Examining a Business Failure - Enron

Examining a Business Failure - Enron
Temetris Rivers
University of Phoenix
LDR 531
Organizational Leadership
Jerry Hellinga, PhD
October 10, 2010

Examining a Business Failure - Enron
      In this paper I will discuss how organizational behaviors theories could have predicted or explain the failure of Enron Corporation and examine a variety of contributors to the organizations failure.   Enron Corporation was founded in 1985 by Kenneth Lay after merging Houston Natural Gas and InerNorth.   The scandal that led to the bankruptcy of Enron was revealed in October 2001.   Jerry Skilling was hired as Chief Executive Officer and was responsible for hiring the additional executives.     Skilling and the executives found that “through the use of accounting loopholes, special purpose entities, and poor financial reporting, they were able to hide billions in debt from failed deals and projects.   Chief Financial Officer Andrew Fastow and other executives were able to mislead Enron’s board of directors and audit committee concerning high –risk accounting issues”("Enron Scandal", p. 1.).   The internal and external contributor’s deceptive practices resulted in Enron’s bankruptcy.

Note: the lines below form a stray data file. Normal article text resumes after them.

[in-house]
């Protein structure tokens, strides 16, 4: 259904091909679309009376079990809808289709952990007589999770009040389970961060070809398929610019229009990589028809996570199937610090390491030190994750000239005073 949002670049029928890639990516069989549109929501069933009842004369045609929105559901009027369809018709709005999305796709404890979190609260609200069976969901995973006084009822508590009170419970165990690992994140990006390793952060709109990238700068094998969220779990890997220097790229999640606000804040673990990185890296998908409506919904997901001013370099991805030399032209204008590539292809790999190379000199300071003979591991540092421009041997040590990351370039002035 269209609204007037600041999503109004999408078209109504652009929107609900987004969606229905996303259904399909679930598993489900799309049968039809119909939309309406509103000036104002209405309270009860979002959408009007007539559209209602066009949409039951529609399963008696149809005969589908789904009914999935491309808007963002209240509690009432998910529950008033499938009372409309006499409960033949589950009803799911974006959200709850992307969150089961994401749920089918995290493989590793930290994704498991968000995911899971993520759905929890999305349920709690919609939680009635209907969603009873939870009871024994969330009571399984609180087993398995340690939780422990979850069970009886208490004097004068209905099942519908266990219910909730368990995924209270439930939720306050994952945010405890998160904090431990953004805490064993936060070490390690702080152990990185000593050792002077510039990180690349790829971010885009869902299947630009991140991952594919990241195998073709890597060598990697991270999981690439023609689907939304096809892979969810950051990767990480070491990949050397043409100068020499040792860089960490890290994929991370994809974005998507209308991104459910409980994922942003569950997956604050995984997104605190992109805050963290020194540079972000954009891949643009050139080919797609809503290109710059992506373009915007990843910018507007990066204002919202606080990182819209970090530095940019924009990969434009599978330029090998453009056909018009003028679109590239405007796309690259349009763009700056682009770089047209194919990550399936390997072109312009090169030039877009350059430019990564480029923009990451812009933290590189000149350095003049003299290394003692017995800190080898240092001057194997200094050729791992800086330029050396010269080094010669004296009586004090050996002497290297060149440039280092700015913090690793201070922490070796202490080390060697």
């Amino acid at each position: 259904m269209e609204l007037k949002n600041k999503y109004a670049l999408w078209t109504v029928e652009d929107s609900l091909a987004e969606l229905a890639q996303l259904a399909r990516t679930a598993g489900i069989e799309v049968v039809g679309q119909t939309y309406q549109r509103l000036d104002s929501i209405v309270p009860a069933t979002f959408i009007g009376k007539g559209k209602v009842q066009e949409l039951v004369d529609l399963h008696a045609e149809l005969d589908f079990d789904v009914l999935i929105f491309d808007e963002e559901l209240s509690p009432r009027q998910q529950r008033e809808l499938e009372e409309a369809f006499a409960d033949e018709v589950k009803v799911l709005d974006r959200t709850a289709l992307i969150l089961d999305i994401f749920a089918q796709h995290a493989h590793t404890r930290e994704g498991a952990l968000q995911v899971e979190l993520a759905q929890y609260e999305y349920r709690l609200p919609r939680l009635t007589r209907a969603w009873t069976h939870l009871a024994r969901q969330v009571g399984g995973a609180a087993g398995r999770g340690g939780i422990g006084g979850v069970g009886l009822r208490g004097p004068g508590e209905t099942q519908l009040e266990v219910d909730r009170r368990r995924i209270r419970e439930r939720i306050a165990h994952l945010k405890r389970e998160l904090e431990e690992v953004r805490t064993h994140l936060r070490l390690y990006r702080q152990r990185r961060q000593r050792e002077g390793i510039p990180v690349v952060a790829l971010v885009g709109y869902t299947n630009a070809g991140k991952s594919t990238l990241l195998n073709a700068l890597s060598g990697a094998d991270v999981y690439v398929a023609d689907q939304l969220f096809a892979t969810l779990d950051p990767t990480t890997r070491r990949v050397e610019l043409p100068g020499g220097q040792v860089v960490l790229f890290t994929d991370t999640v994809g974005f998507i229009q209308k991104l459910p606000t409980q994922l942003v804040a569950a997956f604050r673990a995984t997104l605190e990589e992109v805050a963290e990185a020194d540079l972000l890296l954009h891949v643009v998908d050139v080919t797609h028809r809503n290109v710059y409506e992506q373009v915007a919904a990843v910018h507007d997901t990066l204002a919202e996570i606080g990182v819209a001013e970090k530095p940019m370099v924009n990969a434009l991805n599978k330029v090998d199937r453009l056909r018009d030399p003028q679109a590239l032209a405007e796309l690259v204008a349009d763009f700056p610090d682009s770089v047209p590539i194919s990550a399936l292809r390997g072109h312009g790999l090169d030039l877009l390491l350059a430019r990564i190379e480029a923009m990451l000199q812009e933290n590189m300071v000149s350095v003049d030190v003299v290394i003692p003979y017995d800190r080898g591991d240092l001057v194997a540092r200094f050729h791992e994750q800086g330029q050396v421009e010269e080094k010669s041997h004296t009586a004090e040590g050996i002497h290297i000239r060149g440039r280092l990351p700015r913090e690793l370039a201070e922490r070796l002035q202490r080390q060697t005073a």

Enron’s executive team wanted to give the appearance that the company’s stock was desirable and drive up the share price.   They did this by excluding negative information such as losses and overstated operations value.   The executive team relied on capital provide by new investors but they had to conceal the risk.   Once Enron began this new type of accounting practice, the need to increase the deception increased with every fiscal year.   They wanted to make sure they kept moving forward at all cost.   This is why a system of checks and balances was needed (Gudikunst, 2003).   To prevent unethical practices separate internal and external auditing systems should be used.   Enron used Arthur Anderson for both auditing systems and this was a clear conflict of interest that revealed their...